"When Paul was in jail after having borne his testimony before a powerful political group in Jerusalem, Jesus stood by and counseled him to 'be of good cheer.' Why? Had not Paul been struck on the mouth at Ananias's order? Were not forty Jews plotting his death? Did not his trial for sedition lie just ahead? And also Paul's shipwreck? Cheerfulness was possible because Paul had done well in his ministry in Jerusalem and now was ready for Rome, where he would also testify with great power and persuasive authority. Let the intervening, tactical tribulation come!

"This lesson about justifiable cheerfulness even amid perilous passages apparently had been driven home to Paul, for during his voyage to Rome, he assured his fearful shipmates that not one of them would lose their lives, though their ship would be lost. Therefore, He encouraged them to 'be of good cheer' in the midst of their anxieties, and his prophecy was fulfilled. (Acts 27:22)

"It remains for us, therefore, to be of good cheer even when...current circumstances seem hopeless...

"It may seem to some of us so very hard to cling to...reassuring and renewing realities when tribulations and difficulties press in upon us from all sides. But these are the realities to which we will-and should-finally cling in the moments of truth. Why not, therefore, said Jesus, profit from good cheer at the outset and throughout each day, rather than finally relying upon it anyway-but only after unneeded anxiety?" (Even As I Am, 100-101)

Bruce R. McConkie

"In his persecuted and straitened state, Paul needed comfort and assurance from on high. How shall such be given him? The Lord could have sent an angel; he could have spoken by the power of the Holy Spirit to the spirit within Paul; or he could have opened the heavens and let him see again the wonders of eternity. But this time-thanks to his valiant service, his unwearying devotion, his willingness to suffer even unto death in the Cause of Christ-this time Paul was blessed with the personal ministrations of the Lord of heaven himself. Jesus stood at his side. Without question much was said and much transpired, of which there has been preserved to us only the promise that the Lord's special apostle would yet bear witness of the Master in Rome." (Bruce R. McConkie, Doctrinal New Testament Commentary, 2: 192.)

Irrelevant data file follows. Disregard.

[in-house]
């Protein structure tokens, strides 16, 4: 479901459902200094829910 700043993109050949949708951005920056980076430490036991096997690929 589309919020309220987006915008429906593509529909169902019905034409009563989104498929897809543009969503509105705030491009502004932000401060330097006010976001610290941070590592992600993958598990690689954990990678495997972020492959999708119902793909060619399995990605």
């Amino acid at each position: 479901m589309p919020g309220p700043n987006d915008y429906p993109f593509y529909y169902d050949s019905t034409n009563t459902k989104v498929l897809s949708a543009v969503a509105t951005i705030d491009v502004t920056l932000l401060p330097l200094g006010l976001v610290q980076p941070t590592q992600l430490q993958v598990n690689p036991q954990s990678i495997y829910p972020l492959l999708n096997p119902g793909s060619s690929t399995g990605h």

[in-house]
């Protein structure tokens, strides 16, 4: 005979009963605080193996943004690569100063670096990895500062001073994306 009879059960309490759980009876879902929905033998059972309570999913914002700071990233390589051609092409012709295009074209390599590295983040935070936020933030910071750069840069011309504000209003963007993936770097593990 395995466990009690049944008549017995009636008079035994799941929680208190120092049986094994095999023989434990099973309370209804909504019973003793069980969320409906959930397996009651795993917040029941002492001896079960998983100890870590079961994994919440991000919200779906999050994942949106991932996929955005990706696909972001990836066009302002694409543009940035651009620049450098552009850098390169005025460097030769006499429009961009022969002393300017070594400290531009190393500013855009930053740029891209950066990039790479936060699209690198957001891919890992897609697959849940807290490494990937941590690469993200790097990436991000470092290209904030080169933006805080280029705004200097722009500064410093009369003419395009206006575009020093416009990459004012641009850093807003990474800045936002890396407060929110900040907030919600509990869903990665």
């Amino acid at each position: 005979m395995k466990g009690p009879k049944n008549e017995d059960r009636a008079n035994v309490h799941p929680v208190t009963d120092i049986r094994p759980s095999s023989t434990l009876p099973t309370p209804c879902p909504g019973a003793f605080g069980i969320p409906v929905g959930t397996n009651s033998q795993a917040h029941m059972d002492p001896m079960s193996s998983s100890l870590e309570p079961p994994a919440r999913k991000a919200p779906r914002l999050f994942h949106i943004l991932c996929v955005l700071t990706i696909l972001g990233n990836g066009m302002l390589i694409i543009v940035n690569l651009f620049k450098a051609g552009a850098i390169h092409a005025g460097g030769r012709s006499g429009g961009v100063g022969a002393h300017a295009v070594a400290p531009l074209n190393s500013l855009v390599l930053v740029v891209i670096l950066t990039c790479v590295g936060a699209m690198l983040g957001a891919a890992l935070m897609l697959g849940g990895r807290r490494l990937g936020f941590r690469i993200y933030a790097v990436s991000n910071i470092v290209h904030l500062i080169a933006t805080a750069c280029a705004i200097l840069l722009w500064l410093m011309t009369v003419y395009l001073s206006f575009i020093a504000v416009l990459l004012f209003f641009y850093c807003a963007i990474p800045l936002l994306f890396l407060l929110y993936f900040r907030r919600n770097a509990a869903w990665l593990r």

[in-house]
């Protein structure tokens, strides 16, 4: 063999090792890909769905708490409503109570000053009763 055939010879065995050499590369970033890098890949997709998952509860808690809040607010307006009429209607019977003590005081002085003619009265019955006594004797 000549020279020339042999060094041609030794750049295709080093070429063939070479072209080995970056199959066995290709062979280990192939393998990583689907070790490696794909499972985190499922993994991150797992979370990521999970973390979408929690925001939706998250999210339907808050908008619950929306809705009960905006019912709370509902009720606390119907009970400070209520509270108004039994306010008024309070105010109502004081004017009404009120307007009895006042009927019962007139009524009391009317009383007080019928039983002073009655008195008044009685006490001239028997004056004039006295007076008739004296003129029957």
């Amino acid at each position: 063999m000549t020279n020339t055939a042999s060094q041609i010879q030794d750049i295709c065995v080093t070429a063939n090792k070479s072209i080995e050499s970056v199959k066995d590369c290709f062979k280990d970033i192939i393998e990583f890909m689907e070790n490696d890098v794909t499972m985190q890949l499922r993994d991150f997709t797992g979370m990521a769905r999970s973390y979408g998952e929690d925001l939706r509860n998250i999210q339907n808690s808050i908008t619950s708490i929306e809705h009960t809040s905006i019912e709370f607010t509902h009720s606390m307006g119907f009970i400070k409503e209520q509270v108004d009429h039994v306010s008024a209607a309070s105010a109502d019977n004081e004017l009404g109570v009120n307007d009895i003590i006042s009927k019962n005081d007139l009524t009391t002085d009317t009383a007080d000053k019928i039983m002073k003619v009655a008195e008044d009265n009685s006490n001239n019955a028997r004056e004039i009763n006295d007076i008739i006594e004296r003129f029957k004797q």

Neal A. Maxwell

"Jesus individualized during what could have seemed to others to be repeated experiences. He personalized his offer of living water to the woman of Samaria (see John 4:7-26). He stood by the jailed Apostle Paul, encouraging him 'to be of good cheer' (Acts 23:11). Each of those was an audience of only one!...Even though His course is 'one eternal round' (1 Ne. 10:19; D&C 3:2), as the plan of salvation is executed and re-executed, again and again, in realms beyond our purview, His love is constant and personal." ("Wisdom and Order," Ensign, June 1994, 41)

Acts 23:11 as thou hast testified of me in Jerusalem, so must thou bear witness also at Rome

Hugh Nibley

"These are typical episodes from Paul's missionary career, in which we find him perpetually in political hot water. Why? Because only under such strange circumstances could he accomplish his mission. What was that mission? At the time of his conversion Ananias said: 'Brother Saul, receive thy sight. . . . The God of our fathers has chosen thee. . . . For thou shalt be his witness unto all men of what thou hast seen and heard' (Acts 22:13-15). 'And the night following the Lord stood by him, and said, Be of good cheer, Paul: for as thou hast testified of me in Jerusalem, so must thou bear witness also at Rome' (Acts 23:11)-two completely corrupt cities. (How often does the Lord apply the word 'corrupt' to our modern world in his first words to the Prophet Joseph? [Joseph Smith-History 1:19].) 'I am Jesus whom thou persecutest. . . . But rise, and stand upon thy feet: for I have appeared unto thee for this purpose, to make thee a minister and a witness. . . . I will appear unto thee; Delivering thee from the people, and from the Gentiles, unto whom now I send thee' (Acts 26:15-17; emphasis added). Why send him to the people and the gentiles if he has to be delivered from them? 'To open their eyes, and to turn them from darkness to light, and from the power of Satan unto God' (Acts 26:18; emphasis added).